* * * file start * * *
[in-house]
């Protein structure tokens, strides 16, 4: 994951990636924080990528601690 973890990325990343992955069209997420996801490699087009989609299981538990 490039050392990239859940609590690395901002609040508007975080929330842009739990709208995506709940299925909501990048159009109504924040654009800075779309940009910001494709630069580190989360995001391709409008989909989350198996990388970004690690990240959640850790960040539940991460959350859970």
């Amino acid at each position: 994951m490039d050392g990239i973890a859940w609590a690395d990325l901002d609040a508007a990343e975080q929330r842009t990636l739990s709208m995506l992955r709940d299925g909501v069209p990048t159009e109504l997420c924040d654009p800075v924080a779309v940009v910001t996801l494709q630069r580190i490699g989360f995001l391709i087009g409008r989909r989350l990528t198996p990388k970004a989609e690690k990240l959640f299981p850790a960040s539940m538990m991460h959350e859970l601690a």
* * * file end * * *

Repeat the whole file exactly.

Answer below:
[in-house]
């Protein structure tokens, strides 16, 4: 994951990636924080990528601690 973890990325990343992955069209997420996801490699087009989609299981538990 490039050392990239859940609590690395901002609040508007975080929330842009739990709208995506709940299925909501990048159009109504924040654009800075779309940009910001494709630069580190989360995001391709409008989909989350198996990388970004690690990240959640850790960040539940991460959350859970």
């Amino acid at each position: 994951m490039d050392g990239i973890a859940w609590a690395d990325l901002d609040a508007a990343e975080q929330r842009t990636l739990s709208m995506l992955r709940d299925g909501v069209p990048t159009e109504l997420c924040d654009p800075v924080a779309v940009v910001t996801l494709q630069r580190i490699g989360f995001l391709i087009g409008r989909r989350l990528t198996p990388k970004a989609e690690k990240l959640f299981p850790a960040s539940m538990m991460h959350e859970l601690a």